Sturtevant: Leaps Jumps and Bumps

Serpentine Gallery, London, 28 June – 26 August 2013

By Kathy Noble

Sturtevant, Leaps Jumps and Bumps, 2013 (installation view). Photo: © 2013 Jerry Hardman-Jones. Courtesy the artist and Serpentine Gallery, London

Heavy beats thud through the Serpentine Gallery. Wallpaper featuring, Warhol-style, the repeated image of an owl – the words ‘stock image’ printed on each – cover the first gallery’s walls, surrounding a light sculpture – Gonzalez- Torres Untitled (America) (2004) – the ‘original’ of which was shown as part of Felix Gonzalez- Torres’s posthumous retrospective at the Serpentine in 2000. If I didn’t know any better, I would think I was in an exhibition of work by a hip, young ‘post-Internet’ (a term seemingly used to refer to anything vaguely digital) artist. Sturtevant, however, was born in 1930. The work on display in this exhibition dates back as far as the 1970s, but seeing the recent digital work, alongside earlier ‘repeats’, serves to emphasise the relationship between what she produced pre- and post-Internet.

For much of her career, she has remade or repeated other artists’ works: Joseph Beuys, Marcel Duchamp and Andy Warhol all ‘appear’ in this exhibition.

The brilliance of Sturtevant’s work lies in how she approaches ‘remaking’: she never refers to images of the ‘original’. Instead she creates from memory, performing the same processes as the artist – producing an end result that somehow channels the ‘aura’ of the original, rather than being a like-for-like copy. Moreover, she has always had an uncanny sixth sense for the zeitgeist: the artists she has repeated are all now considered canonical; yet when she repeated their works they were contemporaries who had not yet passed through the sieve of art history. Her first show of Warhol’s ‘piss’ flowers took place in 1965, only months after his.

At the Serpentine, the remakes are interspersed with more recent works such as the nine-channel video installations Elastic Tango (2012) and Blow Job (2006), both of which use a myriad of found still and moving imagery, forming pop-cultural commentaries (at points a parody of today’s digitised sexuality – the plasticity of a ‘porn aesthetic’, for example, is alluded to via closeups of glossy dolls’ asses). The relation- ship between Sturtevant’s earlier remakes and later digital work is emphasised in Pacman (2012): a remake of the ubiquitous computer game designed by Toro Iwatani in 1980. The original game was acquired by moma’s design department in 2012 and exhibited in 2013. Whether Sturtevant knew of this acquisition, I am unsure, but it’s a fact that epitomises the conceptual feedback loop inherent in her work: just as the ‘real’ game has been institu- tionalised, she remakes it as art. What differs here in respect to her early work is that rather than recreating Pac-Man at around the time of its creation, it was made 32 years later.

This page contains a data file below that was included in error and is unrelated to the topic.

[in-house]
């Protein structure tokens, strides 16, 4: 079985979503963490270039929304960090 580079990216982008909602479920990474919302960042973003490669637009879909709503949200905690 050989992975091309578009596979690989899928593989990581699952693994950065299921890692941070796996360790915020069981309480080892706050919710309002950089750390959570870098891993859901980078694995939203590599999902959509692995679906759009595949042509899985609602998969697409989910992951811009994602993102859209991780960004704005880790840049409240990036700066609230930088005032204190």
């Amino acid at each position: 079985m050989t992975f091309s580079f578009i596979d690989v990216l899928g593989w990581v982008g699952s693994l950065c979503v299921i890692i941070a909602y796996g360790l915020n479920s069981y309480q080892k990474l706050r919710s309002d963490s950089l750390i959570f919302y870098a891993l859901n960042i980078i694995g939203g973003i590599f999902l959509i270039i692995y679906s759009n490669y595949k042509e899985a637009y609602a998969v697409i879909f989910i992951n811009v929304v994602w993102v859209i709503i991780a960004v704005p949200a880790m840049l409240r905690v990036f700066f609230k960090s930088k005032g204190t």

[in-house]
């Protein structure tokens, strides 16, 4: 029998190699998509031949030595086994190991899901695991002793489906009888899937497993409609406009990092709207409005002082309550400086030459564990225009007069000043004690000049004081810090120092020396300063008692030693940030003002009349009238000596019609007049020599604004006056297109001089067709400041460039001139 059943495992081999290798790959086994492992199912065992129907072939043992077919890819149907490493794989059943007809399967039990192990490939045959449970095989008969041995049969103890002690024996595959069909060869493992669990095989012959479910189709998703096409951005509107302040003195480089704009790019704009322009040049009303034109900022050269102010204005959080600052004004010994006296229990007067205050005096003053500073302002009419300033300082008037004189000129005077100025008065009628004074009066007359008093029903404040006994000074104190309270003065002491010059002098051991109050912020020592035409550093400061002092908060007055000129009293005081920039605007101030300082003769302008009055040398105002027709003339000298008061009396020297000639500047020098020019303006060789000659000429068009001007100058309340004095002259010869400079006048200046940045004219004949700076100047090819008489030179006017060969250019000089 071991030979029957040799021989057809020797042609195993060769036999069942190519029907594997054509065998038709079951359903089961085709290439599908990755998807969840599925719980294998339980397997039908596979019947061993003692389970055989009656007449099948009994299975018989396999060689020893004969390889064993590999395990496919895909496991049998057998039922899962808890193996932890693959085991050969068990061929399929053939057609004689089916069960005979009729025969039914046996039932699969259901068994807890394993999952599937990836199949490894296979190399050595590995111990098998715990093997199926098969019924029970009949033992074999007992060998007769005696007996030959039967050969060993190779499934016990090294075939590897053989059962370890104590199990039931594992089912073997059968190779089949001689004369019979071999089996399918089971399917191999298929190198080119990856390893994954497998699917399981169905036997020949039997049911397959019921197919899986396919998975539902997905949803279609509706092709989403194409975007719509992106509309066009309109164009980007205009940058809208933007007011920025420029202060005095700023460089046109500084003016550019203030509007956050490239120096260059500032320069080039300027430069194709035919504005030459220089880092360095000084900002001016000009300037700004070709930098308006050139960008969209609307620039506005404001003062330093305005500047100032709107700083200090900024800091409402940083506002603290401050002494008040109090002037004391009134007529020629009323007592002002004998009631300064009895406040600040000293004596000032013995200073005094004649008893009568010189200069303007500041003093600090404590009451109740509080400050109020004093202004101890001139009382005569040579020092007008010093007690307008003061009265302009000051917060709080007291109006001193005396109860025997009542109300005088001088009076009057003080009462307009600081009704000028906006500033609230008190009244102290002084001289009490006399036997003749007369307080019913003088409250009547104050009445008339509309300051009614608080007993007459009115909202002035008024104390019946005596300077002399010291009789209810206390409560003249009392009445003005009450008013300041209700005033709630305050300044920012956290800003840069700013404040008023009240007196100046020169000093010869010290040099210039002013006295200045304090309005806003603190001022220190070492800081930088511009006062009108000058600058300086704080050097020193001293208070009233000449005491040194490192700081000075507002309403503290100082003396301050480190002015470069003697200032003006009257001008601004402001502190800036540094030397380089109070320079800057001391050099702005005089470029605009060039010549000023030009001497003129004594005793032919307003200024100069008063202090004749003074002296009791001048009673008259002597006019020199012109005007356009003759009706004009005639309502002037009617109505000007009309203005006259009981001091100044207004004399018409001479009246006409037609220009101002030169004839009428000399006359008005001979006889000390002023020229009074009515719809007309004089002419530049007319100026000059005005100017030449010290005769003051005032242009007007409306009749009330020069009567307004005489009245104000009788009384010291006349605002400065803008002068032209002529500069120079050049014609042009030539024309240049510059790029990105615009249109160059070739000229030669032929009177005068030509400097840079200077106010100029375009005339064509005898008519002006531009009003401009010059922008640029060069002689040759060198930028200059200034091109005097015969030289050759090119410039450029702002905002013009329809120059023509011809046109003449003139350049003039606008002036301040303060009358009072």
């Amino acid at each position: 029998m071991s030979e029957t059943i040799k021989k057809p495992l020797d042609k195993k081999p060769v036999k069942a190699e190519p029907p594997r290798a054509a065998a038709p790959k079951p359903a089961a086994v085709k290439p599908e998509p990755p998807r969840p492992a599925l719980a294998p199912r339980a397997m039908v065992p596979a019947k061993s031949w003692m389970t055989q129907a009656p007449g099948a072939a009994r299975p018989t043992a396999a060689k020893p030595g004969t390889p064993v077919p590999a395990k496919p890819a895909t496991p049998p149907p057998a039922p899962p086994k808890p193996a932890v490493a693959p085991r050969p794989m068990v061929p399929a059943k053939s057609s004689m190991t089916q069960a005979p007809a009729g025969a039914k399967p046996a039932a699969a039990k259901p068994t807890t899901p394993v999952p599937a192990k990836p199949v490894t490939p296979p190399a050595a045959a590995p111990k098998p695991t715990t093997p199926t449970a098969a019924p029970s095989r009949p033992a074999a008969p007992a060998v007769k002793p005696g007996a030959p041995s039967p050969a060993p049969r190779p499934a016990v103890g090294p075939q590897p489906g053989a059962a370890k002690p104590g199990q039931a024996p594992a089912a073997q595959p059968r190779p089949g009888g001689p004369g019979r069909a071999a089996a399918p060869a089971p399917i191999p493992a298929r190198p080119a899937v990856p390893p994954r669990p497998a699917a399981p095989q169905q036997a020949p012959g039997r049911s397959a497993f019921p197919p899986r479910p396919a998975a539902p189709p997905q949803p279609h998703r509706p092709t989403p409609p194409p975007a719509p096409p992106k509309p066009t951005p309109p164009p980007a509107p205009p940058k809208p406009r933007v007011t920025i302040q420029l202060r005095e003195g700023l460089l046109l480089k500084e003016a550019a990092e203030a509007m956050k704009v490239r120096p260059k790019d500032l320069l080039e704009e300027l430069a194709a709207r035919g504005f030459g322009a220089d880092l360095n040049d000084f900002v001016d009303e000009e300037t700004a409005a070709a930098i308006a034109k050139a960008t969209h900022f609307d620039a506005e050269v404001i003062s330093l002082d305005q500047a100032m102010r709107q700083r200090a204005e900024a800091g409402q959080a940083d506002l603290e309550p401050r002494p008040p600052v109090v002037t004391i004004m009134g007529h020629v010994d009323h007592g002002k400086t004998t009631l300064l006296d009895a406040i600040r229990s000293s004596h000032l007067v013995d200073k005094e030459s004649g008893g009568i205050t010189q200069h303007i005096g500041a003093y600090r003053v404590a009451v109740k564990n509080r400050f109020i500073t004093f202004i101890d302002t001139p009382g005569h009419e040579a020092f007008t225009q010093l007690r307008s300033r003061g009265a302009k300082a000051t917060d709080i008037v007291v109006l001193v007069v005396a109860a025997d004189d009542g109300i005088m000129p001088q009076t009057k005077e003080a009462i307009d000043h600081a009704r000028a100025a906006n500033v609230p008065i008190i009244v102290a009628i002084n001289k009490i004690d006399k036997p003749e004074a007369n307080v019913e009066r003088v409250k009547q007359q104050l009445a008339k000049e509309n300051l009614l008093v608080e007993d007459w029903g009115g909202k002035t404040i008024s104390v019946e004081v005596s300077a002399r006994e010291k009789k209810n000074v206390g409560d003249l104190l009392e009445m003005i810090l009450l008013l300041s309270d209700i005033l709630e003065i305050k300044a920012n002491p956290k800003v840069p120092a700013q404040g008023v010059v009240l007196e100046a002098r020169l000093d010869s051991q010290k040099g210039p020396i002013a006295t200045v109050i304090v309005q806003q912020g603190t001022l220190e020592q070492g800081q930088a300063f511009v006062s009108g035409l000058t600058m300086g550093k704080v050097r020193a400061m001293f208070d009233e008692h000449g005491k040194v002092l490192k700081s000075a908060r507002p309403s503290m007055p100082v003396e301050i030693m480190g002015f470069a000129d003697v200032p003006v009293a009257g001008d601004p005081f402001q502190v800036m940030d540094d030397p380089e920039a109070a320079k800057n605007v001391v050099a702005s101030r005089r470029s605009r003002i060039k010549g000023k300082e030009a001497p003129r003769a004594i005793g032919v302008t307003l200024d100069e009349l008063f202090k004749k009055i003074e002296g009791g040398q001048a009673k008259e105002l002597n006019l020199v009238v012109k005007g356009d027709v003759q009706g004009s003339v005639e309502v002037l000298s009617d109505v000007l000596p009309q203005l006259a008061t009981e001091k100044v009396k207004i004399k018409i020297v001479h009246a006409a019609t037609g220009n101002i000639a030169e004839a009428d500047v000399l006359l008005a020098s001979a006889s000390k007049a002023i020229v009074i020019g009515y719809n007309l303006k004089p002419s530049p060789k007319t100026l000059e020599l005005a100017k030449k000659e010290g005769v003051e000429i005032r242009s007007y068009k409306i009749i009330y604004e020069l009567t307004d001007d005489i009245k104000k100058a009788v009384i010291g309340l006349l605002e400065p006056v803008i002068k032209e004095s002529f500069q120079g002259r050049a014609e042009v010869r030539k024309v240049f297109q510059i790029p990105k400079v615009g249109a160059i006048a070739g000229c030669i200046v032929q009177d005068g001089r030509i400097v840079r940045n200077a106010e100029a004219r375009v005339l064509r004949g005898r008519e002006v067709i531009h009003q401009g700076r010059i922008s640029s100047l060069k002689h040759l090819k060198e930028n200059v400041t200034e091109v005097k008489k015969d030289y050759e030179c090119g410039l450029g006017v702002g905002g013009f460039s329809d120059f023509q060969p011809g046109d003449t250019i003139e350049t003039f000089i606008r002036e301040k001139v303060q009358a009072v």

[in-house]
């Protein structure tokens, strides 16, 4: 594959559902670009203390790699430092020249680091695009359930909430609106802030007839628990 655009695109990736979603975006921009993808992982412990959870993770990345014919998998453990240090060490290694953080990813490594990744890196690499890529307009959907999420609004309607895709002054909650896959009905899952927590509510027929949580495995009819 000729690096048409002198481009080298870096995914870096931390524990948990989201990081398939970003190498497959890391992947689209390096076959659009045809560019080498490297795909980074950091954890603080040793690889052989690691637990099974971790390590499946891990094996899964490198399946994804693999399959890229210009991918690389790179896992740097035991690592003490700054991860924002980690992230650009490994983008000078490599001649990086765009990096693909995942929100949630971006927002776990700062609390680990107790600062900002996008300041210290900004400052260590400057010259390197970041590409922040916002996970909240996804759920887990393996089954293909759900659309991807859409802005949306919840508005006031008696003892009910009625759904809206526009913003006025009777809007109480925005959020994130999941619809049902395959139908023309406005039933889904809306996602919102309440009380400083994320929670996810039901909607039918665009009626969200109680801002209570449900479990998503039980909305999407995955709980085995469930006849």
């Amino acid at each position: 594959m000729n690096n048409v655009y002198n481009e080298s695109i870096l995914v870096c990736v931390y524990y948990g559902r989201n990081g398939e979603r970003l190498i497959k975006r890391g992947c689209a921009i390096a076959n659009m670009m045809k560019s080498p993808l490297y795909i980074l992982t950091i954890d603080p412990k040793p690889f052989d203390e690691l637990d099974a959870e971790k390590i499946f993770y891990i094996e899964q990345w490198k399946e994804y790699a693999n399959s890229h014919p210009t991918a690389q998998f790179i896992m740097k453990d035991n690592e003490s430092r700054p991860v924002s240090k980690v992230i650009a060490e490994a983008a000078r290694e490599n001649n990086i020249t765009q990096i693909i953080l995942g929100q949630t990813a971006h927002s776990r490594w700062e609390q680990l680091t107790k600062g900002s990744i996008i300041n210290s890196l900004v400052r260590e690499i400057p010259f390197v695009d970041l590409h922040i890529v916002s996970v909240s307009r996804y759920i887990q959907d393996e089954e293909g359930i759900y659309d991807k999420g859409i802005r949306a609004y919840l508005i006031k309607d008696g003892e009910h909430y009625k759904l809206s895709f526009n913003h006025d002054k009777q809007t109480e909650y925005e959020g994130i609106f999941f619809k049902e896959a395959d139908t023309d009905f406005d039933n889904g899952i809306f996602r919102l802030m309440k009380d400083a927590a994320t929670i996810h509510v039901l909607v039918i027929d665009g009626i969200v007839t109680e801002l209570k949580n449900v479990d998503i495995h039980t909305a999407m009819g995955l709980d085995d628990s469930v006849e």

In a recent interview with The Huffington Post, Sturtevant stated, ‘Authenticity currently is nonexistent due to the imposition of cyber- netics.’ The term ‘cybernetics’ was formulated by the American mathematician Norbert Wiener during the 1940s to explore the feedback systems between animate and mechanical things. Cybernetics has gone through many incarnations since: today’s digital–human relationship forms an infinite network, one that British artist Mark Leckey (who shares Sturtevant’s interest in cybernetics in the digital age) has described as a prosthesislike ‘artificial God’ – in that the cyclical repetition of digital communication has become an extension of being human, one that is omnipresent and endlessly replicating itself. When discussing the cultural ramifications of this, Boris Groys recently wrote that ‘in the modern age, ritual, repetition, and reproduction have become the fate of the entire world, of the entire culture’. Yet perhaps the Internet has served to emphasise how ‘authenticity’, to some extent, has always been ‘performed’: in that stock images are used universally and the ‘self ’ is now publicly staged and broadcast. Perhaps what Sturtevant is getting at, via her entire body of work, is that ‘authenticity’ has never been a form of ‘truth’ or ‘reality’, but instead has been always subject to repetitious simulacra.

This review originally appeared in the October 2013 issue.